Wednesday, June 15, 2016

Liberals on the Precipice: Knowing that Neoliberalism has Failed while Pretending that Politics can Fix It

Eduardo Porter has a column every Wednesday on the business page of The New York Times. It is interesting because it records how a liberal is comings to grips with a bankrupt neoliberal economic paradigm. Lately Porter has been jousting with proponents of a universal basic income (UBI).

Today, "For Hillary Clinton, a Risk of Excess Caution in Economic Policy," Porter implores Hillary to go big in addressing the problems of today's economy, which he correctly identifies as the shrinking of the working class:
A big part of the problem is the erosion of America’s working class. It has been hollowed out as trade and technology have done away with most of the well-paid jobs once available to Americans without a college degree, tipping many of them into a service economy of low wages, uncertain hours and little job security.
He likes Clinton's emphasis on rebuilding the nation's infrastructure, but he thinks her proposal to do so is too stingy:
For instance, she is proposing $275 billion in federal infrastructure investment over five years. That is less than 10 percent of what the American Society of Civil Engineers estimates will be needed. 
Mrs. Clinton’s entire tax plan would raise only $1.1 trillion over the next decade, according to the Tax Policy Center, half a percentage point of the nation’s gross domestic product.
Porter then goes on to list some helpful liberal ideas on how to create a more equitable economy:
What about dismissing the deficit scolds who shape the outdated Washington Beltway consensus and borrowing $1 trillion or so to sharply increase the spending on infrastructure, letting states and municipalities select the investments and manage the job?
How about taking advantage of the cheapest oil prices in a very long time to propose a carbon tax? Or how about imposing a progressive wealth tax to tap into the good fortune of 160,000 American families at the very tip of the wealth pyramid, who are on their way to pass $12 trillion to the next generation, much of it untaxed.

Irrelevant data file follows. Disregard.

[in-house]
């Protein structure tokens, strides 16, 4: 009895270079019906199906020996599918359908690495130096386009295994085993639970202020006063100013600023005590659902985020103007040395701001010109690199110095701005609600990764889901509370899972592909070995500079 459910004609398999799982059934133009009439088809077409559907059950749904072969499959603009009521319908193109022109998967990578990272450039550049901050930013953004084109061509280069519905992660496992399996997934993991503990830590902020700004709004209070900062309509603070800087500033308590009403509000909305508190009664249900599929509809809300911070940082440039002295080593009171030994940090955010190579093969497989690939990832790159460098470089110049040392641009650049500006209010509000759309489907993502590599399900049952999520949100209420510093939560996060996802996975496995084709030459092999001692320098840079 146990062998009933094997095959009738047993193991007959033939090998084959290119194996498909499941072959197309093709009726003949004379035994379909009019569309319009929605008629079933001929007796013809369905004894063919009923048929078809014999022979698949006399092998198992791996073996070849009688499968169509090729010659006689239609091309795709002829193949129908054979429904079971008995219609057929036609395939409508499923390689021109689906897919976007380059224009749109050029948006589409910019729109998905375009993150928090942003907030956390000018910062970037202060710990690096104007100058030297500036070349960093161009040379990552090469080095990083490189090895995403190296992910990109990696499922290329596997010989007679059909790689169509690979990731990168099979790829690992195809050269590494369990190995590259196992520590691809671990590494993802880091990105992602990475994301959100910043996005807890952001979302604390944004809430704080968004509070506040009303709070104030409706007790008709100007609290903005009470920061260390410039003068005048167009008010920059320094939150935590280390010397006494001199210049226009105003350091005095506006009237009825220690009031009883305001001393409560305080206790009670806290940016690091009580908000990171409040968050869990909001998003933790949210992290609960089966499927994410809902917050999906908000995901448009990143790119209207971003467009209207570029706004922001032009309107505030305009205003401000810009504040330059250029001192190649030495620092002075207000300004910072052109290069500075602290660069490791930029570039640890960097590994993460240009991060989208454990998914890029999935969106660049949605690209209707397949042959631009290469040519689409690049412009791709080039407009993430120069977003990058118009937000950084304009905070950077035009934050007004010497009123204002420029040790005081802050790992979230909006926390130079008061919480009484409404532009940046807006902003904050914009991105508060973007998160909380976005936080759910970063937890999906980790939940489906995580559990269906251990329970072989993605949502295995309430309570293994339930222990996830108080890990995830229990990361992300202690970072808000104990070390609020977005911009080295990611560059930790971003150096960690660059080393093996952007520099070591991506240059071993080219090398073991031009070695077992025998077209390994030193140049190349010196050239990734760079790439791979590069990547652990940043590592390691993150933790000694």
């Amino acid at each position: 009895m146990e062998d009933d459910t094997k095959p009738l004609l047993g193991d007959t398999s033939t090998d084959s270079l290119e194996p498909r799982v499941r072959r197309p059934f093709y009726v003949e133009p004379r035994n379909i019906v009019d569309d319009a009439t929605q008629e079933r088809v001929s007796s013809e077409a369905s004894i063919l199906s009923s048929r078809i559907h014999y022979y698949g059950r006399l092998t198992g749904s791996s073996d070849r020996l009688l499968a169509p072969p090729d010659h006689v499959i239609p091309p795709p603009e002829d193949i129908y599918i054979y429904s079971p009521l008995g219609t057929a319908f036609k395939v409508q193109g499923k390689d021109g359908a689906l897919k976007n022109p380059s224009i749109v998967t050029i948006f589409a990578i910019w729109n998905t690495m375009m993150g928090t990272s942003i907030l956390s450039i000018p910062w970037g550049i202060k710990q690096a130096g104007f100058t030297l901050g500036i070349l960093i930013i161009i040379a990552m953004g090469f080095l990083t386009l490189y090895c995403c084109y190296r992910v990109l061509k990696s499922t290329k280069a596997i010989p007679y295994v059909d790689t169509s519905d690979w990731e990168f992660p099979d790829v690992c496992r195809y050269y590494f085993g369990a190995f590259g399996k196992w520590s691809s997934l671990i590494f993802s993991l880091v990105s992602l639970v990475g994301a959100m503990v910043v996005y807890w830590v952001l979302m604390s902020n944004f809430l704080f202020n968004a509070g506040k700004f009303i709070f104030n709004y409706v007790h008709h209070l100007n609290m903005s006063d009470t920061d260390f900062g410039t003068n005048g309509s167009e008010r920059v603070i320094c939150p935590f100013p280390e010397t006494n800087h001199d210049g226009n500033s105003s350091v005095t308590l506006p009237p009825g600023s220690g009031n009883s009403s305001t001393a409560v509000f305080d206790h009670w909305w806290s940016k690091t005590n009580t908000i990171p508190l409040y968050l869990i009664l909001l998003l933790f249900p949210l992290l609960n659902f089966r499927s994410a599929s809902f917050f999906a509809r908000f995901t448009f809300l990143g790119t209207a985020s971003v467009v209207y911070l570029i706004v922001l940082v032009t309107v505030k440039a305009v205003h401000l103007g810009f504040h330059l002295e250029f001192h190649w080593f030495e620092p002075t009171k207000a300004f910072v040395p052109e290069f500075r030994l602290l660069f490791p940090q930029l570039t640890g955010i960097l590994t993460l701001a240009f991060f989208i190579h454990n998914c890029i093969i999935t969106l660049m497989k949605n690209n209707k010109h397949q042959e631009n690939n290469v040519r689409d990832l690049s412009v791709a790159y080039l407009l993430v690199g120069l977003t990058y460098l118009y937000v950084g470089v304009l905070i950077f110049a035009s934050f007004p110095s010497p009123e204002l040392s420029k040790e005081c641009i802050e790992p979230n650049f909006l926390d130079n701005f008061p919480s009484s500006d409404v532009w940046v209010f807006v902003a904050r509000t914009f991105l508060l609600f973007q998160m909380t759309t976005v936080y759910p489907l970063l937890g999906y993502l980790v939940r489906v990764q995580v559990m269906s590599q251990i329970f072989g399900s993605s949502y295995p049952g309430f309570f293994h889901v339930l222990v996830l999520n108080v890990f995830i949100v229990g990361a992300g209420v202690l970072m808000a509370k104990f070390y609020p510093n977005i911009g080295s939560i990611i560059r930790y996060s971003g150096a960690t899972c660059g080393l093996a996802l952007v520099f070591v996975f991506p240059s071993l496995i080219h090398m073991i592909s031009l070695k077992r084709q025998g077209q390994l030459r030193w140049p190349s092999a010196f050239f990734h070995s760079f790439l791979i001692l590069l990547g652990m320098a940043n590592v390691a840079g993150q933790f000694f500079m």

The money could be spent on high quality and universal early education, providing the next generation a better shot at a level playing field. It could be spent on training, to provide workers with needed skills, or job search services to help match workers and jobs. These strategies have been successfully employed by other advanced nations but remain a rarity in the United States.
Mrs. Clinton, of course, is not the only candidate indulging in nostalgia. Witness Donald Trump’s bombastic appeal to white working class men uncomfortable in an America where one must dial “1” for English.
Still, she has a rare opportunity. If she wins, she may well come into office with the political wind at her back: a Senate returned to Democratic control and a divided Republican Party with only a tenuous hold on the House. [Some robust magical thinking here.]
Americans have just lived through perhaps the most progressive presidency [!] since the 1960s. President Obama raised tax rates on the rich and expanded health insurance for millions of Americans. Facing stubborn resistance in Congress, he leaned on his executive powers to improve working conditions.
Yet the nation’s enormous inequities just got bigger. The income of the richest 1 percent grew 27 percent from 2009 to 2014. The average gain for everybody else barely exceeded 4 percent. A future projected along these lines does not look promising.
Bernie Sanders talks about a revolution. Mrs. Clinton might want to try to deliver one.
Most liberals (they don't call themselves liberals anymore; if pushed, they call themselves progressives) are where Porter is at. They realize the economic paradigm is malfunctioning for the vast majority of people, but they are still attached to the delusion that the political system can address and solve the problem. It can't.